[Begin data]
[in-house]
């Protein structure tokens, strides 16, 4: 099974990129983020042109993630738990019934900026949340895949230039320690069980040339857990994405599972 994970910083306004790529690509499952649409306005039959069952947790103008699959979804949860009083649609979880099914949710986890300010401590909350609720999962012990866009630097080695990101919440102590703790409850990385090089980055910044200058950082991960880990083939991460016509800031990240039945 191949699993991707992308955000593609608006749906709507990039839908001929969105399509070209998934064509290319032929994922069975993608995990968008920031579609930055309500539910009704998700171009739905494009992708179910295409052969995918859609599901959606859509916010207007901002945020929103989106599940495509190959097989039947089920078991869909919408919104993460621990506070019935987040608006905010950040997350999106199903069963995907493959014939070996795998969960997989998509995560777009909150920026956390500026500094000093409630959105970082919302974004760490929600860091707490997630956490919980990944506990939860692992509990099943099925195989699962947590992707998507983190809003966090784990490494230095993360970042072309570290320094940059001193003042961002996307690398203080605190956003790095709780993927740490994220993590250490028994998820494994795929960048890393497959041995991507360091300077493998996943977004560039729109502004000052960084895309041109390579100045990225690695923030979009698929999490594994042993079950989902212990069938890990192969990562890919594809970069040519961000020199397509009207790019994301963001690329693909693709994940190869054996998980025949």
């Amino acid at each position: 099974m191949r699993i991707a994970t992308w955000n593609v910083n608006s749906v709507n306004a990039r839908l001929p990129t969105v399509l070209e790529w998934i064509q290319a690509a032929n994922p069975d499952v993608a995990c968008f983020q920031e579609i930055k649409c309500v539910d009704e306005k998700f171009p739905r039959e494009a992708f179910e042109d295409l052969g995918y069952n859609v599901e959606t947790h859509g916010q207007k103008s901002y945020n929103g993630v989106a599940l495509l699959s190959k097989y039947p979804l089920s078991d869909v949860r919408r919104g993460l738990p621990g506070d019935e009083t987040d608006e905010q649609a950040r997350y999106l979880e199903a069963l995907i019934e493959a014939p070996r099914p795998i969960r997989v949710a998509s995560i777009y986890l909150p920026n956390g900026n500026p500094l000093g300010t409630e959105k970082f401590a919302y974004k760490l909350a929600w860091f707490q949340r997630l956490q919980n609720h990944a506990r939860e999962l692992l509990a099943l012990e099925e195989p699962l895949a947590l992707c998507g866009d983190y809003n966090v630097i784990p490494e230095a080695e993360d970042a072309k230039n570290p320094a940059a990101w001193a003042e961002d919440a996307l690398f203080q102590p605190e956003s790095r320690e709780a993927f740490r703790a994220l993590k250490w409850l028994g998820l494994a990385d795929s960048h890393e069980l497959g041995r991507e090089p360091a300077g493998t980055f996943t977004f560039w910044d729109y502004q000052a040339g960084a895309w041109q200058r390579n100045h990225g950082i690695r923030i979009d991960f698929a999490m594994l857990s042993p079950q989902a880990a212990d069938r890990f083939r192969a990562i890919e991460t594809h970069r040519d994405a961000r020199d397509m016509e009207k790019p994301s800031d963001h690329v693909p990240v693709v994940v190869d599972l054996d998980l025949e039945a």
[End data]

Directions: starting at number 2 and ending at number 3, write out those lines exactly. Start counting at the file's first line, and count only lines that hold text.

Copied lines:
């Protein structure tokens, strides 16, 4: 099974990129983020042109993630738990019934900026949340895949230039320690069980040339857990994405599972 994970910083306004790529690509499952649409306005039959069952947790103008699959979804949860009083649609979880099914949710986890300010401590909350609720999962012990866009630097080695990101919440102590703790409850990385090089980055910044200058950082991960880990083939991460016509800031990240039945 191949699993991707992308955000593609608006749906709507990039839908001929969105399509070209998934064509290319032929994922069975993608995990968008920031579609930055309500539910009704998700171009739905494009992708179910295409052969995918859609599901959606859509916010207007901002945020929103989106599940495509190959097989039947089920078991869909919408919104993460621990506070019935987040608006905010950040997350999106199903069963995907493959014939070996795998969960997989998509995560777009909150920026956390500026500094000093409630959105970082919302974004760490929600860091707490997630956490919980990944506990939860692992509990099943099925195989699962947590992707998507983190809003966090784990490494230095993360970042072309570290320094940059001193003042961002996307690398203080605190956003790095709780993927740490994220993590250490028994998820494994795929960048890393497959041995991507360091300077493998996943977004560039729109502004000052960084895309041109390579100045990225690695923030979009698929999490594994042993079950989902212990069938890990192969990562890919594809970069040519961000020199397509009207790019994301963001690329693909693709994940190869054996998980025949």
């Amino acid at each position: 099974m191949r699993i991707a994970t992308w955000n593609v910083n608006s749906v709507n306004a990039r839908l001929p990129t969105v399509l070209e790529w998934i064509q290319a690509a032929n994922p069975d499952v993608a995990c968008f983020q920031e579609i930055k649409c309500v539910d009704e306005k998700f171009p739905r039959e494009a992708f179910e042109d295409l052969g995918y069952n859609v599901e959606t947790h859509g916010q207007k103008s901002y945020n929103g993630v989106a599940l495509l699959s190959k097989y039947p979804l089920s078991d869909v949860r919408r919104g993460l738990p621990g506070d019935e009083t987040d608006e905010q649609a950040r997350y999106l979880e199903a069963l995907i019934e493959a014939p070996r099914p795998i969960r997989v949710a998509s995560i777009y986890l909150p920026n956390g900026n500026p500094l000093g300010t409630e959105k970082f401590a919302y974004k760490l909350a929600w860091f707490q949340r997630l956490q919980n609720h990944a506990r939860e999962l692992l509990a099943l012990e099925e195989p699962l895949a947590l992707c998507g866009d983190y809003n966090v630097i784990p490494e230095a080695e993360d970042a072309k230039n570290p320094a940059a990101w001193a003042e961002d919440a996307l690398f203080q102590p605190e956003s790095r320690e709780a993927f740490r703790a994220l993590k250490w409850l028994g998820l494994a990385d795929s960048h890393e069980l497959g041995r991507e090089p360091a300077g493998t980055f996943t977004f560039w910044d729109y502004q000052a040339g960084a895309w041109q200058r390579n100045h990225g950082i690695r923030i979009d991960f698929a999490m594994l857990s042993p079950q989902a880990a212990d069938r890990f083939r192969a990562i890919e991460t594809h970069r040519d994405a961000r020199d397509m016509e009207k790019p994301s800031d963001h690329v693909p990240v693709v994940v190869d599972l054996d998980l025949e039945a």